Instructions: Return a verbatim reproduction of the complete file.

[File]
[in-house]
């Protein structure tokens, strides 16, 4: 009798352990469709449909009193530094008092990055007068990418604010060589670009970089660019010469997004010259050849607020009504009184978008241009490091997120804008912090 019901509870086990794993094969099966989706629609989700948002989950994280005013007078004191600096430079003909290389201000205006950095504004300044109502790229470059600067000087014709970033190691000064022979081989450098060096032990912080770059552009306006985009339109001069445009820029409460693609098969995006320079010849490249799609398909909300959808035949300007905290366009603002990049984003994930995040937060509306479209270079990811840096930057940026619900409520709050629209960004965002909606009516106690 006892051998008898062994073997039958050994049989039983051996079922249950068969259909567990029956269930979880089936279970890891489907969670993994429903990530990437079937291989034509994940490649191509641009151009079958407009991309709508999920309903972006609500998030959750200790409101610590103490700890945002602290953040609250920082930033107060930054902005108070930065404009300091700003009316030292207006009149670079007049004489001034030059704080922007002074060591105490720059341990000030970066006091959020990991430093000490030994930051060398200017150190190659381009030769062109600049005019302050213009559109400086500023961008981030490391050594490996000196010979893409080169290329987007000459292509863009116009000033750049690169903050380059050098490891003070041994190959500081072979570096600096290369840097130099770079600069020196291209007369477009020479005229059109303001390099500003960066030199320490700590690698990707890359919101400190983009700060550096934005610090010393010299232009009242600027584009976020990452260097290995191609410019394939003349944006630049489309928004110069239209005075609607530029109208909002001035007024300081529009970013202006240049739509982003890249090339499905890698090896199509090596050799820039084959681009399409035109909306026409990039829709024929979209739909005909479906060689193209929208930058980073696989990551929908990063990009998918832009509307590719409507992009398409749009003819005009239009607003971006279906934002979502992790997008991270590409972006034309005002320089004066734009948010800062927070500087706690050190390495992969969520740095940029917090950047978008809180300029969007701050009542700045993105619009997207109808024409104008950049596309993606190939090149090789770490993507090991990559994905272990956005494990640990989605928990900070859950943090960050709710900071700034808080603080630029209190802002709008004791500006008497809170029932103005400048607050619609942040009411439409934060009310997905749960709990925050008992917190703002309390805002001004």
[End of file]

[in-house]
């Protein structure tokens, strides 16, 4: 009798352990469709449909009193530094008092990055007068990418604010060589670009970089660019010469997004010259050849607020009504009184978008241009490091997120804008912090 019901509870086990794993094969099966989706629609989700948002989950994280005013007078004191600096430079003909290389201000205006950095504004300044109502790229470059600067000087014709970033190691000064022979081989450098060096032990912080770059552009306006985009339109001069445009820029409460693609098969995006320079010849490249799609398909909300959808035949300007905290366009603002990049984003994930995040937060509306479209270079990811840096930057940026619900409520709050629209960004965002909606009516106690 006892051998008898062994073997039958050994049989039983051996079922249950068969259909567990029956269930979880089936279970890891489907969670993994429903990530990437079937291989034509994940490649191509641009151009079958407009991309709508999920309903972006609500998030959750200790409101610590103490700890945002602290953040609250920082930033107060930054902005108070930065404009300091700003009316030292207006009149670079007049004489001034030059704080922007002074060591105490720059341990000030970066006091959020990991430093000490030994930051060398200017150190190659381009030769062109600049005019302050213009559109400086500023961008981030490391050594490996000196010979893409080169290329987007000459292509863009116009000033750049690169903050380059050098490891003070041994190959500081072979570096600096290369840097130099770079600069020196291209007369477009020479005229059109303001390099500003960066030199320490700590690698990707890359919101400190983009700060550096934005610090010393010299232009009242600027584009976020990452260097290995191609410019394939003349944006630049489309928004110069239209005075609607530029109208909002001035007024300081529009970013202006240049739509982003890249090339499905890698090896199509090596050799820039084959681009399409035109909306026409990039829709024929979209739909005909479906060689193209929208930058980073696989990551929908990063990009998918832009509307590719409507992009398409749009003819005009239009607003971006279906934002979502992790997008991270590409972006034309005002320089004066734009948010800062927070500087706690050190390495992969969520740095940029917090950047978008809180300029969007701050009542700045993105619009997207109808024409104008950049596309993606190939090149090789770490993507090991990559994905272990956005494990640990989605928990900070859950943090960050709710900071700034808080603080630029209190802002709008004791500006008497809170029932103005400048607050619609942040009411439409934060009310997905749960709990925050008992917190703002309390805002001004």